Huh! Learn something new every day. I will start calling my husband Steven-chan and see how people react! M.- I have been here for 8 months and I am starting to be able to understand the gist of what people are saying to me most of the time. If they speak slowly and use small words, I can follow the whole conversation and respond. I have been taking a 1hour class once a week for 7 months. I have not been studying very hard because I am busy working. If you study harder, you may be able to accomplish more, but I would plan on spending about a year before you feel conversant in Japanese, and another2-3 years before you are fluent enough to do things like read books, watch movies in Japanese, attend a lecture, etc.
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Kent F. Kruhoeffer



Joined: 22 Jan 2003
Posts: 2118
Location: 中国

PostPosted: Fri Apr 25, 2003 10:00 am    Post subject: the great debate! Reply with quote

Hello People:

I see I've stirred up the great 'chan-kun-san' debate. Didn't mean to, really. Cool

With only 2 years in Japan under my belt, I will certainly defer to Glenski et al. on this one, but here's what I was told by good friends and students while living there:

1. 'chan' is a neutral and endearing term used mainly to refer to young girls. It is also very commonly used when refering to boys and close friends, as it reveals the informal nature of the relationship, or the age of the person in question. i.e., 'chan' is usually used for kids!

2. 'kun' is used as an endearing term for boys and young men.

3. 'san' is the highest form of respect one can confer on another, and should never be used when refering to oneself. i.e., if I had called myself Kent-O-san, it would have been rather rude.

So ... by calling myself Kent-O-chan in my first post, I was actually 'humbling' myself in a linguistic sense. Anyway, feel free to call me Kent-O-san anytime you wish! Very Happy I will respond to anything that even remotely resembles 'kEnT'.

Warm regards to all,
keNt
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Lucy Snow



Joined: 16 Jan 2003
Posts: 218
Location: US

PostPosted: Fri Apr 25, 2003 12:01 pm    Post subject: Reply with quote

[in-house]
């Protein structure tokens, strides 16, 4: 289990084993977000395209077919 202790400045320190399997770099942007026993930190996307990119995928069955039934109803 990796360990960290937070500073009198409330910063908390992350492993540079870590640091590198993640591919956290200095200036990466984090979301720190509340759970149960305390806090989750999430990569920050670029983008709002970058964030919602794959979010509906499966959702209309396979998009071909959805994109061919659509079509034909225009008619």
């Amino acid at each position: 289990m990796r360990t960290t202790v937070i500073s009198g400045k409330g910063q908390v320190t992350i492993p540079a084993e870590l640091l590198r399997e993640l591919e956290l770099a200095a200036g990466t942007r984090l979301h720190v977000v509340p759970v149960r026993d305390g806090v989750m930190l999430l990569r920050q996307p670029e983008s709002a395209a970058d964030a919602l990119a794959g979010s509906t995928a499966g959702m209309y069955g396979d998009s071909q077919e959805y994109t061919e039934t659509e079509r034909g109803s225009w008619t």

I stand corrected. Embarassed Thank you all for setting me straight.
I had asked about the "chan - kun" thing while living in Japan, and I was told (by a Japanese) that "chan" was generally only used for children (of both sexes) and adult women.

I run into the same thing here in Hungary--people will tell me solemnly that a certain form of greeting is only used by men to women, then I hear women saying it to my male butcher.

I think it's time for me to move back to an English speaking country...or quit believing native speakers when they try to explain their language to me!
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G Cthulhu



Joined: 07 Feb 2003
Posts: 1304
Location: Way, way off course.

PostPosted: Mon Apr 28, 2003 1:24 am    Post subject: Re: the great debate! Reply with quote

Kent F. Kruhoeffer wrote:


3. 'san' is the highest form of respect one can confer on another, and should never be used when refering to oneself. i.e., if I had called myself Kent-O-san, it would have been rather rude.

So ... by calling myself Kent-O-chan in my first post, I was actually 'humbling' myself in a linguistic sense. Anyway, feel free to call me Kent-O-san anytime you wish! :D I will respond to anything that even remotely resembles 'kEnT'.




Applying *any* of the honorifics to yourself is downright rude, whether it be san, chan or kun.

"Sama" is the highest form of honorifc, not san. San is the generic equivilent of 'Mrs' or 'Mr' etc. - you hear it all the time. The various others you might run in to ('sensei' being the obvious one) are basically on a different scale from the rest.



As for learning, well, if you have a decent range of self-study material, practice it and get out there and use it then you should be functionally fluent for day to day life within a year, easily. I know quite a few people that are going for the JLPT level 2 tests after two-three years. Japanese isn't all that difficult except for kanji (which are just time consuming to learn), generally.
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Kent F. Kruhoeffer



Joined: 22 Jan 2003
Posts: 2118
Location: 中国

PostPosted: Mon Apr 28, 2003 4:43 am    Post subject: arigato gozaimasu! Reply with quote

Dear G Cthulhu-sensei:

Thanks for setting us all straight on this one! In the 2 years I lived in Japan, I can't remember ever hearing the term 'sama'. Maybe no one respected me well enough to tell me about it?

Anyway; like dear Lucy Snow before me, I stand corrected. I also sit corrected, and sometimes I even correct while sitting. Very Happy

Regards,
kEnt
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Lucy Snow



Joined: 16 Jan 2003
Posts: 218
Location: US

PostPosted: Mon Apr 28, 2003 5:31 am    Post subject: Reply with quote

One time a street vendor called me "gaijin sama" - how would you translate that? "Honorable Outsider?"